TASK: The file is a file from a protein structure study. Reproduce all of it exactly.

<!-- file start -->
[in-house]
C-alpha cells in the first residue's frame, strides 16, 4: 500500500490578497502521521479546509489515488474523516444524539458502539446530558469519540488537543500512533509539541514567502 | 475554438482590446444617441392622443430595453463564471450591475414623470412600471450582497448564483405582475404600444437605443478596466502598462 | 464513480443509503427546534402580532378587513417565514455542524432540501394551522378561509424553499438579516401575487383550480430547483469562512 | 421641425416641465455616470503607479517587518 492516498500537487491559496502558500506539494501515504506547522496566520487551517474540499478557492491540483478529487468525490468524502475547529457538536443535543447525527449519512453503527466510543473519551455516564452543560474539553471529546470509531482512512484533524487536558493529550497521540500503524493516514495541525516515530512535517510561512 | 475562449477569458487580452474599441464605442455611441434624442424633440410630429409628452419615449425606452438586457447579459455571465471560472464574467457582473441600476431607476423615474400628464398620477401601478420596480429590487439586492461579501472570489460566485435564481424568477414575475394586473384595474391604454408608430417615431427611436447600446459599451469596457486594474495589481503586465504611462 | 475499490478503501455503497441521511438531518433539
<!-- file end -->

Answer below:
[in-house]
C-alpha cells in the first residue's frame, strides 16, 4: 500500500490578497502521521479546509489515488474523516444524539458502539446530558469519540488537543500512533509539541514567502 | 475554438482590446444617441392622443430595453463564471450591475414623470412600471450582497448564483405582475404600444437605443478596466502598462 | 464513480443509503427546534402580532378587513417565514455542524432540501394551522378561509424553499438579516401575487383550480430547483469562512 | 421641425416641465455616470503607479517587518 492516498500537487491559496502558500506539494501515504506547522496566520487551517474540499478557492491540483478529487468525490468524502475547529457538536443535543447525527449519512453503527466510543473519551455516564452543560474539553471529546470509531482512512484533524487536558493529550497521540500503524493516514495541525516515530512535517510561512 | 475562449477569458487580452474599441464605442455611441434624442424633440410630429409628452419615449425606452438586457447579459455571465471560472464574467457582473441600476431607476423615474400628464398620477401601478420596480429590487439586492461579501472570489460566485435564481424568477414575475394586473384595474391604454408608430417615431427611436447600446459599451469596457486594474495589481503586465504611462 | 475499490478503501455503497441521511438531518433539